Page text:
There is no connection between Copyright and ISSN. Having an ISSN does not confer any Copyright protection, nor does sending a serial to the Copyright office eliminate your need to send the U.S. ISSN Center a sample issue of a serial for which you were given a prepublication ISSN.
No. Getting an ISSN for a title does not confer any exclusive rights to that title. Nor can titles be copyrighted. The best way to protect a title is to register it with the U.S. Patent & Trademark Office.
No. The U.S. Postal Service uses the ISSN as an identification number for certain publications mailed at second class postage rates, but all publications have to meet the same requirements for a second class mailing permit regardless of whether they have an ISSN or not. Contact your local postmaster about obtaining a second class mailing permit.
The ISSN is used in several bar codes as the title identifier portion of the code. One such code, the SISAC bar code symbol, can be found on scholarly, technical, medical and other subscription-based serials. The SISAC symbol is used by libraries and library-affiliated organizations. The symbol can also represent articles within journals and is used by document delivery services. The other major bar code that uses the ISSN is the EAN (International Article Number). The EAN is used in the U.S. by major bookstore chains for trade and other book publications. It is used extensively in the U.K. for magazines.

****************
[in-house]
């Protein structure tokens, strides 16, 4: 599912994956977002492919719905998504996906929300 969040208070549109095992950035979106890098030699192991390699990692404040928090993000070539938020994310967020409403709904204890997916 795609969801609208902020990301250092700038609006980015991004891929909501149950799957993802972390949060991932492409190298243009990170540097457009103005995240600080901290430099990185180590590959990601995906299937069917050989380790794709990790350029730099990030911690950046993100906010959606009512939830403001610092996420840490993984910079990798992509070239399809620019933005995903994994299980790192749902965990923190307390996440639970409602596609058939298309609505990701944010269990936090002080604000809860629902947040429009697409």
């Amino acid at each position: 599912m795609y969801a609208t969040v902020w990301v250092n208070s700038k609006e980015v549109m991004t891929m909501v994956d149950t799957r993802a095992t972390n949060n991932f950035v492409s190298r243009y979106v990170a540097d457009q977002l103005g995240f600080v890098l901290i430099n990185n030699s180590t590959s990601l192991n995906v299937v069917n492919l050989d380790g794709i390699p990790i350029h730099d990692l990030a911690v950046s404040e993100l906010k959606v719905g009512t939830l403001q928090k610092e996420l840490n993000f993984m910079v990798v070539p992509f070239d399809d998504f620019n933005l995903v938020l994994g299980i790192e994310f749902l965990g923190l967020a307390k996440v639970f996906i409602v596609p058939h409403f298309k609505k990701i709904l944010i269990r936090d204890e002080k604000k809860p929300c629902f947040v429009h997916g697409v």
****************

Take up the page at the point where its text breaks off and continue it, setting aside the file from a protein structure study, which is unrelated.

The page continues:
Although the ISSN is used as an element of the above bar codes, NSDP does not issue the actual bar codes. Further information concerning the SISAC bar code symbol is available from Publication ID Division of Product Identification & Processing Systems, Inc. (PIPS), on the Web at http://www.pips.com/
Library of Congress Help Desk ( February 19, 2010 )